Annie Glenn, Widow of Astronaut and Senator John Glenn, Dead at 100

Annie Glenn, the wife of the late astronaut and U.S. Sen. John Glenn, has died at the age of 100. According to The Columbus Dispatch, Glenn passed away at a nursing home near family in St. Paul, Minnesota, early Tuesday morning. Her death comes four years after her husband, who was the first American to orbit the Earth, passed away in 2016 at the age of 95.

Following her husband’s death, Glenn had stepped out of the spotlight and was rarely seen in public. In a statement marking her 100th birthday in February, Hank Wilson, a spokesman for the John Glenn College of Public Affairs at Ohio State University, said in an email to the Associated Press that Glenn “is well but is no longer doing interviews.”

Born Anna Margaret Castor in Columbus, Ohio, on Feb. 17, 1920, Glenn and her family moved to New Concord, Ohio, when she was 3. It was there that her family joined a monthly card club called "Twice 5 Club," which included John Glenn's parents. She and John would share a playpen, with romance sparking when they were in junior high school. They both opted to remain home and attend Muskingum College rather than going elsewhere to further their schooling. John's education, however, was interrupted by World War II, and before leaving to train in the Marine Corps, he proposed. A widely spread and beloved story, before John left for combat in the South Pacific in Jan. of 1944, he told Annie that he was "just going down to the corner store to get a pack of gum," to which Annie replied, "don't be long." She kept a gum wrapper in her purse from that day on.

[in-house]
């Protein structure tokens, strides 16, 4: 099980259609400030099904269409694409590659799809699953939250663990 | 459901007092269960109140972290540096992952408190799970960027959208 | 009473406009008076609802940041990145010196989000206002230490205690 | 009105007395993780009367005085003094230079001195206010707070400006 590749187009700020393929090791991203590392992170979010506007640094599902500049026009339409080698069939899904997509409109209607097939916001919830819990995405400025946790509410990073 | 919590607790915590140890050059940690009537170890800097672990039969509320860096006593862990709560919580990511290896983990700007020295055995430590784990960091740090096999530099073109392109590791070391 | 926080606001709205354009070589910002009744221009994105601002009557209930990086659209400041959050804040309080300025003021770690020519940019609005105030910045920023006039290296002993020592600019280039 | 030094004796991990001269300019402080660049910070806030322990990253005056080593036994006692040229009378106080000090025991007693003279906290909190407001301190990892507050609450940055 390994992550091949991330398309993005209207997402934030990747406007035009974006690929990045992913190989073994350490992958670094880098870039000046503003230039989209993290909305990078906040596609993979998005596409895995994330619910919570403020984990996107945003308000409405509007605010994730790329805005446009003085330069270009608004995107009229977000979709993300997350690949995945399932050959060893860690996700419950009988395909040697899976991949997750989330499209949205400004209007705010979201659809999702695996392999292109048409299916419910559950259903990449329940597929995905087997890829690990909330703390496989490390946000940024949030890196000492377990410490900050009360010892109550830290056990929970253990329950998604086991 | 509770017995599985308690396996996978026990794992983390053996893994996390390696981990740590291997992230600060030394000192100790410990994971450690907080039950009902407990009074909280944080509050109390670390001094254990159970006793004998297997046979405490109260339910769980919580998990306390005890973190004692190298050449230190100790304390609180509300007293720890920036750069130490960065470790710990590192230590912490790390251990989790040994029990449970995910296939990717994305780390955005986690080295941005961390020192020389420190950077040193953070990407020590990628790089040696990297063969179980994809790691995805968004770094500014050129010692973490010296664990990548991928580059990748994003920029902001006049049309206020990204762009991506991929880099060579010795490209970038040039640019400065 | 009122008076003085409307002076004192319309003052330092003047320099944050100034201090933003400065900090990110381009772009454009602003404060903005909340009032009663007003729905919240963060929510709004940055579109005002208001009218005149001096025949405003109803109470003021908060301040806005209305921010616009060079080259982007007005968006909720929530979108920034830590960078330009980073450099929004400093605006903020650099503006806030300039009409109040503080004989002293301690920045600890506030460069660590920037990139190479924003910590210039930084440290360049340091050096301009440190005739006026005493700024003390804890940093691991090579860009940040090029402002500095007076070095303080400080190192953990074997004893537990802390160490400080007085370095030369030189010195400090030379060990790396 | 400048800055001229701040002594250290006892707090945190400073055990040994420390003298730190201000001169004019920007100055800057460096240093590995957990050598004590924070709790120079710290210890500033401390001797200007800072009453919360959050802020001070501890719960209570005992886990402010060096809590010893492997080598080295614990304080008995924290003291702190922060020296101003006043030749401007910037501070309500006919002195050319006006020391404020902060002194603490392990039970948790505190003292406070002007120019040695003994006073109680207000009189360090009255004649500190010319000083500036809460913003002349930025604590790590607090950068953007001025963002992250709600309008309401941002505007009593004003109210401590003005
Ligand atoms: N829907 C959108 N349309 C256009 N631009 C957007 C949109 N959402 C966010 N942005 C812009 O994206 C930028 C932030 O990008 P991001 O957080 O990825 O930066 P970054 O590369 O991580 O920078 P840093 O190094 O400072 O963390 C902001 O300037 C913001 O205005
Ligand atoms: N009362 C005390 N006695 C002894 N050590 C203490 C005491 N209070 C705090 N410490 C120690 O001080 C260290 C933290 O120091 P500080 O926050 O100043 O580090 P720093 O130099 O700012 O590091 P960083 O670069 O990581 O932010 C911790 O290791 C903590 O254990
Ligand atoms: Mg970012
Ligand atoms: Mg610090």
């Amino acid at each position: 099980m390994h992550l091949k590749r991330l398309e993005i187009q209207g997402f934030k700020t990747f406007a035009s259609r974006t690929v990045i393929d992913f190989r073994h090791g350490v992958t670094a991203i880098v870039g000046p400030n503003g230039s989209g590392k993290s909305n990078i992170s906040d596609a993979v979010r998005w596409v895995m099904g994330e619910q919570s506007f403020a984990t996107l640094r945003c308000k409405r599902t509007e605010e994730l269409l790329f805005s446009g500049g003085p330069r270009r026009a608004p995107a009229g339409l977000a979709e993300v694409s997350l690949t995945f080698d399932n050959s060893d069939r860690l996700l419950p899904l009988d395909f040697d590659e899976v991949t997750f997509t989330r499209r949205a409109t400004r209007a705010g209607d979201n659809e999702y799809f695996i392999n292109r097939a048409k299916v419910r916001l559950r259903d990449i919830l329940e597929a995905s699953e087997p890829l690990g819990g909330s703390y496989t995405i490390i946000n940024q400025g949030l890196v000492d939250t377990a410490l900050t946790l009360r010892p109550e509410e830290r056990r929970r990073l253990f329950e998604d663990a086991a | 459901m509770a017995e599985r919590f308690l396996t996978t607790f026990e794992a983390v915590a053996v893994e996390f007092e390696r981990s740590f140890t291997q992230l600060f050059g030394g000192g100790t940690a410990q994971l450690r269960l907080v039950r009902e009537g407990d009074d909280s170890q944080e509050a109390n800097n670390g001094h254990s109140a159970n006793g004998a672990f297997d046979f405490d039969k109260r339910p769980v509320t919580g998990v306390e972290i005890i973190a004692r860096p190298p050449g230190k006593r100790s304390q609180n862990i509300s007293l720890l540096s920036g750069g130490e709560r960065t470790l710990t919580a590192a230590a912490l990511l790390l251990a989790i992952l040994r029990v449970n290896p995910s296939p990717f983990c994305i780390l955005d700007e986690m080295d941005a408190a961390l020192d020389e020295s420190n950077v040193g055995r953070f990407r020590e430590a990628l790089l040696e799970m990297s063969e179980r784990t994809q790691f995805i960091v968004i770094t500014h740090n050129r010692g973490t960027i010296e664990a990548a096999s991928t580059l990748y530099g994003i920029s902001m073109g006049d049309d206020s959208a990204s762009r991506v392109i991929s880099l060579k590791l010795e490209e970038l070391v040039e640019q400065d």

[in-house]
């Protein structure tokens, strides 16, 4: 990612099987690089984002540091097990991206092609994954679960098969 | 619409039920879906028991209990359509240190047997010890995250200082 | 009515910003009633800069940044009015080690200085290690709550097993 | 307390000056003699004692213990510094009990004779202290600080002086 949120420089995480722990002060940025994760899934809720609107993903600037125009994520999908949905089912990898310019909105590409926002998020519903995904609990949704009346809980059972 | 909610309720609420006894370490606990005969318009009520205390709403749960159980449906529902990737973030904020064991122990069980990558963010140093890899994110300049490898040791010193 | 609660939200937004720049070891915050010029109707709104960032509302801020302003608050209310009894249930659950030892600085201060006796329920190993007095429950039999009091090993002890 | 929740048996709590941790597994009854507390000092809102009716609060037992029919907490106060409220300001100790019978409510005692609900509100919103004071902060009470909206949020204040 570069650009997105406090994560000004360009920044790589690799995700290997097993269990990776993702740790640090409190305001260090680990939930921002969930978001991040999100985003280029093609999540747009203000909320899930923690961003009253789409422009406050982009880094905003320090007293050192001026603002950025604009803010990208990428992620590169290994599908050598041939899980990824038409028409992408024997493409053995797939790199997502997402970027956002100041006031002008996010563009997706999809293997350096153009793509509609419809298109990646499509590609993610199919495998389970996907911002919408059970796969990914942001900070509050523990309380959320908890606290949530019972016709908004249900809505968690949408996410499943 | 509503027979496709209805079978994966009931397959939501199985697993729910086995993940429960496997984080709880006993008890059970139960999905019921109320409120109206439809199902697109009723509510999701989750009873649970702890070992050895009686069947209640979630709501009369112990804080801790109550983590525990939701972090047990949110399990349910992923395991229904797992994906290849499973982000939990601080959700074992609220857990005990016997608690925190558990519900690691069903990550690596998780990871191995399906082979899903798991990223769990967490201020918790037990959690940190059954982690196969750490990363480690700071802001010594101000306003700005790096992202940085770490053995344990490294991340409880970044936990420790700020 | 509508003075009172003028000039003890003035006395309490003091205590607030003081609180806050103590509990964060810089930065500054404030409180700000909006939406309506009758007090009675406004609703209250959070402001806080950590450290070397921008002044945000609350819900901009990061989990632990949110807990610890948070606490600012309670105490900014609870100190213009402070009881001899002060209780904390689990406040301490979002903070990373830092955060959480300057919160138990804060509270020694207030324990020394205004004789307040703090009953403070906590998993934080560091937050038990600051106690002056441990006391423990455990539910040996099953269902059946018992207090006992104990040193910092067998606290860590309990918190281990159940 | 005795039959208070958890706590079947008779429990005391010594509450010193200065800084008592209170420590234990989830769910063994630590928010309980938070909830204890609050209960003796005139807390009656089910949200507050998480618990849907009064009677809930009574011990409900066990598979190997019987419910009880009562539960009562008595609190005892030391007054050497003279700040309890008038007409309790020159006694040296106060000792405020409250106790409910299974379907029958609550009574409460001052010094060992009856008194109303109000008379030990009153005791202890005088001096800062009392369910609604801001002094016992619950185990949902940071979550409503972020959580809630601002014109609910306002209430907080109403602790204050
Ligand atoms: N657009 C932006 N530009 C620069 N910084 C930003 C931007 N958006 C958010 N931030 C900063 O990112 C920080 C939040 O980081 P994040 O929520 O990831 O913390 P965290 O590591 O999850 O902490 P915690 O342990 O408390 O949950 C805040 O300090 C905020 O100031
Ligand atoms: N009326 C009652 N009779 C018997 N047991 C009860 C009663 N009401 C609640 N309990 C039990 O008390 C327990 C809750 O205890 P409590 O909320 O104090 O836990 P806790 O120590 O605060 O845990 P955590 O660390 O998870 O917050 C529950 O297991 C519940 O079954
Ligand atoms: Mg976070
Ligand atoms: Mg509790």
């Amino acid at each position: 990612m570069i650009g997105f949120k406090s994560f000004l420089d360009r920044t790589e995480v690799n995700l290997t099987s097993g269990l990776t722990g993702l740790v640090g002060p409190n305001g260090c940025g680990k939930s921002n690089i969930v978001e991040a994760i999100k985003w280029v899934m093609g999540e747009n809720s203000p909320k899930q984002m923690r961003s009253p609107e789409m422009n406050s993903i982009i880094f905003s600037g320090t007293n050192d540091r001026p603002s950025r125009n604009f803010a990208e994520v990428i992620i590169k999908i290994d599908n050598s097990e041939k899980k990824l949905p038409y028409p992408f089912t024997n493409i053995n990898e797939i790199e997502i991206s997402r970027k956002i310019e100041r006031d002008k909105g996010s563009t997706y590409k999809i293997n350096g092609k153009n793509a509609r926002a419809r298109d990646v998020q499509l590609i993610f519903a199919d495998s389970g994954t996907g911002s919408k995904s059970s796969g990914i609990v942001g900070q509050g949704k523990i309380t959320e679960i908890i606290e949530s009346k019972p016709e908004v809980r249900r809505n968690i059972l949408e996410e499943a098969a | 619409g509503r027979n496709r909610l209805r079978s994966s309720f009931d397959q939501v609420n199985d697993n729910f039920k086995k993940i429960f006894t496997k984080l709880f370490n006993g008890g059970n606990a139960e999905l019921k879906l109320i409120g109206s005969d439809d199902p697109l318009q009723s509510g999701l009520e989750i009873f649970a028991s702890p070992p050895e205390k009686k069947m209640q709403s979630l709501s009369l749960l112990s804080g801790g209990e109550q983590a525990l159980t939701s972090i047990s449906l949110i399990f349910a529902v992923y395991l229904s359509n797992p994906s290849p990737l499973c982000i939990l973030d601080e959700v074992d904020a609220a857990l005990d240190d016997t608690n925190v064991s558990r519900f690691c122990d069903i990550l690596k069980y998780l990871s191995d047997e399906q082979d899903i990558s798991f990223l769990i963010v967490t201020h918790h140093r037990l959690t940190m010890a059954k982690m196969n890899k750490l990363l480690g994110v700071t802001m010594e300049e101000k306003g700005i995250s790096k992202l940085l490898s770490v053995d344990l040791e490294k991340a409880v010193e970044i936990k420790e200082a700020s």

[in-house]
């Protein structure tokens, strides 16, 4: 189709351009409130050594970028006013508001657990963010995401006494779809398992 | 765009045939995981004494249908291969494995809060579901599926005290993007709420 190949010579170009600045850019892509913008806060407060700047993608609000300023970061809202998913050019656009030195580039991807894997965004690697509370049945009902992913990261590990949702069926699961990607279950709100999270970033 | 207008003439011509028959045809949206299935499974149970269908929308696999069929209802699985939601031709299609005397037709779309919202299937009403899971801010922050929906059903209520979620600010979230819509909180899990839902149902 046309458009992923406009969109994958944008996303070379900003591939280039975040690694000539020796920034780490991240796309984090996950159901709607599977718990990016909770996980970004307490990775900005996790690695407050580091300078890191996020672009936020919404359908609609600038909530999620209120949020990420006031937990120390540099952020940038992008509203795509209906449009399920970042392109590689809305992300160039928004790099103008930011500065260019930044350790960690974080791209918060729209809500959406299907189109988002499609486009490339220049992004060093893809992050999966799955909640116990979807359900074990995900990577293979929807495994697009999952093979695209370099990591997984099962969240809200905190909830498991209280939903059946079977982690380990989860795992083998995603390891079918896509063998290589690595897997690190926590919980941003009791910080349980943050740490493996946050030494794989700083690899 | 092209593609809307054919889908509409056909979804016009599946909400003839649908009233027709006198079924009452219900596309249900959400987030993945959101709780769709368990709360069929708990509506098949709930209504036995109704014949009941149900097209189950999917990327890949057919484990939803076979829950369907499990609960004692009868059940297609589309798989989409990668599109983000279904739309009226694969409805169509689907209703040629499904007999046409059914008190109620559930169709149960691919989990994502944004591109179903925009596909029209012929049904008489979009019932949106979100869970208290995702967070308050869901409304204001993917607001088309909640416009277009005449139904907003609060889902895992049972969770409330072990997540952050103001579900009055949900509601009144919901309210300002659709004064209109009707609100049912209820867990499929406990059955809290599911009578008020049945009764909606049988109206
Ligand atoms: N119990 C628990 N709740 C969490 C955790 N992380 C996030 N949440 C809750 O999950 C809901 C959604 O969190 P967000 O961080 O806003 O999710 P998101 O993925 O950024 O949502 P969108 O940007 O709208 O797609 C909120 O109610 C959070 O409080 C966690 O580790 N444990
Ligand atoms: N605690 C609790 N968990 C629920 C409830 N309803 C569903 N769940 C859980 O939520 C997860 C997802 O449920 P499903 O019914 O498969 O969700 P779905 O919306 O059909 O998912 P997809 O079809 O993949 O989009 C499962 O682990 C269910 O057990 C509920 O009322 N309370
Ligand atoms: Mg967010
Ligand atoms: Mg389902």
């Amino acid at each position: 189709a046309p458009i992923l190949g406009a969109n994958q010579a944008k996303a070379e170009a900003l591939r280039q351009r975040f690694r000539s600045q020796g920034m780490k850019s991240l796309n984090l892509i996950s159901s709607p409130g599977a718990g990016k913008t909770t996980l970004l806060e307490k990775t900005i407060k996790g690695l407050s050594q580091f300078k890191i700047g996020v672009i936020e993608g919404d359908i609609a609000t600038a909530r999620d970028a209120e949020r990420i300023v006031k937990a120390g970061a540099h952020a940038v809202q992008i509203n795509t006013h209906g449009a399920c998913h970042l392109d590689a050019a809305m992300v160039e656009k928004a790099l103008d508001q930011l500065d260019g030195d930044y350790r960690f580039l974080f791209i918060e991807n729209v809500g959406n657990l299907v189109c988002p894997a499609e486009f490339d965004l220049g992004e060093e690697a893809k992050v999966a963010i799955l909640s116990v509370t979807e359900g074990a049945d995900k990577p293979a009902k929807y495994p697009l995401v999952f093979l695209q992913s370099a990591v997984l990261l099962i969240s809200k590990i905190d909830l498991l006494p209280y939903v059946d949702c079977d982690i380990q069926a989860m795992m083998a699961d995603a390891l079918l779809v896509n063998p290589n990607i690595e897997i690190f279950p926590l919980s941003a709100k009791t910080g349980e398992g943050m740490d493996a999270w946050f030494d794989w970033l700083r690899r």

Throughout her life, Glenn suffered from a stutter, something that she struggled with greatly and opted to pursue a music degree rather than follow her dream of becoming a teacher because of her stuttering. Recalling the every day struggles she faced, she previously said that “lots of people thought when my jaws sort of started shaking (as she tried to talk) that I was cold. Lots of people would turn their backs and walk away from me.”

In 1973, when she was 53, an intensive program developed by Dr. Ronald Webster, a psychologist and director of the Communications Research Institute at Hollins College, helped her speak more fluently. After three weeks in the program, she called her husband, who cried when she spoke a complete sentence without stuttering.

0comments

Glenn would go on to deliver speeches across the country on behalf of her husband during his presidential campaign. In 1983, she received the first national award of the American Speech and Hearing Association, and in 1987, the National Association for Hearing and Speech Action honored her by asking her to present the first annual Annie Glenn Award. During that same decade, she was invited to lecture a speech-and-hearing class at Ohio State University, later telling The Columbus Dispatch that "the tears were rolling down my cheeks" when she had the opportunity to teach.

Glenn is survived by her two children, Carolyn Ann Glenn of St. Paul and John David Glenn. Funeral arrangements for Glenn have not been announced, though a memorial service is reportedly being planned in Columbus, Ohio.